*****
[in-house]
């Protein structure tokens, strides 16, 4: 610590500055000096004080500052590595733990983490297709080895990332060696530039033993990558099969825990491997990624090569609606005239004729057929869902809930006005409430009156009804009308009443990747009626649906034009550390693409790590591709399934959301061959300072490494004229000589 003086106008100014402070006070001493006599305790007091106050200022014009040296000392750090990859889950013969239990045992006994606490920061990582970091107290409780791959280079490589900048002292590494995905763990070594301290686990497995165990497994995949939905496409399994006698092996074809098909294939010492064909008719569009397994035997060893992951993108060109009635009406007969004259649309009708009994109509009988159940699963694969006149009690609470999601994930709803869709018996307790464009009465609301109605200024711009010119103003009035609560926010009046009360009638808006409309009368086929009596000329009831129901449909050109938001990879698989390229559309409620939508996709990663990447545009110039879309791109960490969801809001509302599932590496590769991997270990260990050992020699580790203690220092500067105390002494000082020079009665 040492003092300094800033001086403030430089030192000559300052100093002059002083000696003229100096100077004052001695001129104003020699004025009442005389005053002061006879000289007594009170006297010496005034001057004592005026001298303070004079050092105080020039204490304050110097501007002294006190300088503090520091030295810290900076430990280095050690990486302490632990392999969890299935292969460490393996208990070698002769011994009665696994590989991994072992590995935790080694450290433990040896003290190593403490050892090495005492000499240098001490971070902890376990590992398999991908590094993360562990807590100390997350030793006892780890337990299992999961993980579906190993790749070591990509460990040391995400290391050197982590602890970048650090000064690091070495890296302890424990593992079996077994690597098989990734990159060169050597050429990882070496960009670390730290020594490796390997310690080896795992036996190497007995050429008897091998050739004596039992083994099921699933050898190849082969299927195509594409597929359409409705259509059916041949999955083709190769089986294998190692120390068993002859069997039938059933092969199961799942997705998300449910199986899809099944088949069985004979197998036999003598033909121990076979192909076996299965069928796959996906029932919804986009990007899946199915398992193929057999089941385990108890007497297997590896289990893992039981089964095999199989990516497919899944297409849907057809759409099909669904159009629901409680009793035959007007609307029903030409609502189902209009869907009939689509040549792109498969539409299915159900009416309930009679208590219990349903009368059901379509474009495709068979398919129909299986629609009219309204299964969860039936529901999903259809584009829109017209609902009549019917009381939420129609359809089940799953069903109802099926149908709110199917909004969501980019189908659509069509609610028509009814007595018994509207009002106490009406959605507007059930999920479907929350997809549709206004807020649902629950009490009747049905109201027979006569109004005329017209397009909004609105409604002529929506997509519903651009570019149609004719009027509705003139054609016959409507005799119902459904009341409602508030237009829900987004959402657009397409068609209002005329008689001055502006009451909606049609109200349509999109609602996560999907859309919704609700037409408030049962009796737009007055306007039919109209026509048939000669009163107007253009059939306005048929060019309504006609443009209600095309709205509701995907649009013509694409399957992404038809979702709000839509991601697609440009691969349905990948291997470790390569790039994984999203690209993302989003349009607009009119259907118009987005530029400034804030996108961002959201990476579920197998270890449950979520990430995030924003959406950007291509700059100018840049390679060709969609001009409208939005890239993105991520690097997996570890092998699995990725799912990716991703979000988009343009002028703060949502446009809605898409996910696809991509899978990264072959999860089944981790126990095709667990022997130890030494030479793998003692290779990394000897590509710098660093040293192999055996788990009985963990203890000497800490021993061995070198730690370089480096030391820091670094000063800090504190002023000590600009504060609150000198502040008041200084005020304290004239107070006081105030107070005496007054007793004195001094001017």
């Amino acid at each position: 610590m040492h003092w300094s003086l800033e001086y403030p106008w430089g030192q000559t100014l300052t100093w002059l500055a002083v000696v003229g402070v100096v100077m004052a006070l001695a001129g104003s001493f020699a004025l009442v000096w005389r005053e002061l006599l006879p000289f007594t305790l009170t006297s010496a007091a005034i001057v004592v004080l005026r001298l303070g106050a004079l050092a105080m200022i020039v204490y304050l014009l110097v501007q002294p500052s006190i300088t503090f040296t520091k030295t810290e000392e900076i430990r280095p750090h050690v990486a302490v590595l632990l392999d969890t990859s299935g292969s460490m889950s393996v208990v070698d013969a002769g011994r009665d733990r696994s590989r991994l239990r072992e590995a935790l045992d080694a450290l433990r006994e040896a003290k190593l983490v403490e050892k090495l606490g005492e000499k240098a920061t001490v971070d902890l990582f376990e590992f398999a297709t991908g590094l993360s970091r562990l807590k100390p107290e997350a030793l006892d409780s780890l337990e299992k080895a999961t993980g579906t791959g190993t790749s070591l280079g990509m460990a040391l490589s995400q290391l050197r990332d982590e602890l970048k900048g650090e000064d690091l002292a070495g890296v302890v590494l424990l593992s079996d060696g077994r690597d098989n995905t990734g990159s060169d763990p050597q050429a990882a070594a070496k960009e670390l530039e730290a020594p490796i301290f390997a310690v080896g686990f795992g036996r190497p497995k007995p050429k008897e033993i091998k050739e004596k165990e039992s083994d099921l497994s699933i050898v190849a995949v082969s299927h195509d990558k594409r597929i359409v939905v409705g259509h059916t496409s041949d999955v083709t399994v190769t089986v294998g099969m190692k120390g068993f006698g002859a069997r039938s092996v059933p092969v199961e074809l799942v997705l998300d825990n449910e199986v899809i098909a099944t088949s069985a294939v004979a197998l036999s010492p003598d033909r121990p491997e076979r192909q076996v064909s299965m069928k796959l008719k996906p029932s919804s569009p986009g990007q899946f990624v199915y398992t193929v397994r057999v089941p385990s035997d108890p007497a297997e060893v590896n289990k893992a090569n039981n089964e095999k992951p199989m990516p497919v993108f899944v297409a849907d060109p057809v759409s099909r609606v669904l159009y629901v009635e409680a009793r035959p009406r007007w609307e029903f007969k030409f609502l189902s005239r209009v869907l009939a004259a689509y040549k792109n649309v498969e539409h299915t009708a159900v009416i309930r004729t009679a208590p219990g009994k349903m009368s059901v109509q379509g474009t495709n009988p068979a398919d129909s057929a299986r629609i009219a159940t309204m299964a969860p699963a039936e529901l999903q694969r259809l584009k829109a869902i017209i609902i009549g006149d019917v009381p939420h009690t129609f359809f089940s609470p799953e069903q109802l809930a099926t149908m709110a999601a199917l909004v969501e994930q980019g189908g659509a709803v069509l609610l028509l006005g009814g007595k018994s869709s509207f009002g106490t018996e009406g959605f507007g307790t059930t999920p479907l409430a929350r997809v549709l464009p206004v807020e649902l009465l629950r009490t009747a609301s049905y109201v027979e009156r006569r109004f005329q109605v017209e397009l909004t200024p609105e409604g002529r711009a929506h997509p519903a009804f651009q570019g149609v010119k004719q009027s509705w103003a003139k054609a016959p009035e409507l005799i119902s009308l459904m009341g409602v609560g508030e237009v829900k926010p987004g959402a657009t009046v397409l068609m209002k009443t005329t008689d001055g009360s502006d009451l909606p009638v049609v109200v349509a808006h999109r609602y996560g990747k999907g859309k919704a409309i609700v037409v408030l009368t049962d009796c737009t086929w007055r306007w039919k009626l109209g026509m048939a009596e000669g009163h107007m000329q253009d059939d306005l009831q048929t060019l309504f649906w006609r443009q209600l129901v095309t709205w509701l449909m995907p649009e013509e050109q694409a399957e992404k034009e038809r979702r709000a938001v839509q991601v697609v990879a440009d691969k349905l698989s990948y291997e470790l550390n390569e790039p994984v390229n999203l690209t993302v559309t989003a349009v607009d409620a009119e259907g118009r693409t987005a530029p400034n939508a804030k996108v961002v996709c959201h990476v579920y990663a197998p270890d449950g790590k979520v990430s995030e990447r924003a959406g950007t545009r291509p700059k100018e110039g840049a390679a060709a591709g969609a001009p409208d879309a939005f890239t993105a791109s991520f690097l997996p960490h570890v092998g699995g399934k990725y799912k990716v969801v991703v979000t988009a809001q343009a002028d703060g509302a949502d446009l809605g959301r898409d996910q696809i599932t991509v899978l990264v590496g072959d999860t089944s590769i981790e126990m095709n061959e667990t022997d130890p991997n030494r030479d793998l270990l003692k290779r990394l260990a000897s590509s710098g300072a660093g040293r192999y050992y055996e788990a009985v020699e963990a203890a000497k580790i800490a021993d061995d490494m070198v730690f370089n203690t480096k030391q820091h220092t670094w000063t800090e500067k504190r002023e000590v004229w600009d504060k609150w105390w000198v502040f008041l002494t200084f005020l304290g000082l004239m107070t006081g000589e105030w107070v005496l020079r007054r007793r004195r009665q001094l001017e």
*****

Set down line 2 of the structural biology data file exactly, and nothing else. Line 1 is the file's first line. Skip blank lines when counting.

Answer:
């Protein structure tokens, strides 16, 4: 610590500055000096004080500052590595733990983490297709080895990332060696530039033993990558099969825990491997990624090569609606005239004729057929869902809930006005409430009156009804009308009443990747009626649906034009550390693409790590591709399934959301061959300072490494004229000589 003086106008100014402070006070001493006599305790007091106050200022014009040296000392750090990859889950013969239990045992006994606490920061990582970091107290409780791959280079490589900048002292590494995905763990070594301290686990497995165990497994995949939905496409399994006698092996074809098909294939010492064909008719569009397994035997060893992951993108060109009635009406007969004259649309009708009994109509009988159940699963694969006149009690609470999601994930709803869709018996307790464009009465609301109605200024711009010119103003009035609560926010009046009360009638808006409309009368086929009596000329009831129901449909050109938001990879698989390229559309409620939508996709990663990447545009110039879309791109960490969801809001509302599932590496590769991997270990260990050992020699580790203690220092500067105390002494000082020079009665 040492003092300094800033001086403030430089030192000559300052100093002059002083000696003229100096100077004052001695001129104003020699004025009442005389005053002061006879000289007594009170006297010496005034001057004592005026001298303070004079050092105080020039204490304050110097501007002294006190300088503090520091030295810290900076430990280095050690990486302490632990392999969890299935292969460490393996208990070698002769011994009665696994590989991994072992590995935790080694450290433990040896003290190593403490050892090495005492000499240098001490971070902890376990590992398999991908590094993360562990807590100390997350030793006892780890337990299992999961993980579906190993790749070591990509460990040391995400290391050197982590602890970048650090000064690091070495890296302890424990593992079996077994690597098989990734990159060169050597050429990882070496960009670390730290020594490796390997310690080896795992036996190497007995050429008897091998050739004596039992083994099921699933050898190849082969299927195509594409597929359409409705259509059916041949999955083709190769089986294998190692120390068993002859069997039938059933092969199961799942997705998300449910199986899809099944088949069985004979197998036999003598033909121990076979192909076996299965069928796959996906029932919804986009990007899946199915398992193929057999089941385990108890007497297997590896289990893992039981089964095999199989990516497919899944297409849907057809759409099909669904159009629901409680009793035959007007609307029903030409609502189902209009869907009939689509040549792109498969539409299915159900009416309930009679208590219990349903009368059901379509474009495709068979398919129909299986629609009219309204299964969860039936529901999903259809584009829109017209609902009549019917009381939420129609359809089940799953069903109802099926149908709110199917909004969501980019189908659509069509609610028509009814007595018994509207009002106490009406959605507007059930999920479907929350997809549709206004807020649902629950009490009747049905109201027979006569109004005329017209397009909004609105409604002529929506997509519903651009570019149609004719009027509705003139054609016959409507005799119902459904009341409602508030237009829900987004959402657009397409068609209002005329008689001055502006009451909606049609109200349509999109609602996560999907859309919704609700037409408030049962009796737009007055306007039919109209026509048939000669009163107007253009059939306005048929060019309504006609443009209600095309709205509701995907649009013509694409399957992404038809979702709000839509991601697609440009691969349905990948291997470790390569790039994984999203690209993302989003349009607009009119259907118009987005530029400034804030996108961002959201990476579920197998270890449950979520990430995030924003959406950007291509700059100018840049390679060709969609001009409208939005890239993105991520690097997996570890092998699995990725799912990716991703979000988009343009002028703060949502446009809605898409996910696809991509899978990264072959999860089944981790126990095709667990022997130890030494030479793998003692290779990394000897590509710098660093040293192999055996788990009985963990203890000497800490021993061995070198730690370089480096030391820091670094000063800090504190002023000590600009504060609150000198502040008041200084005020304290004239107070006081105030107070005496007054007793004195001094001017």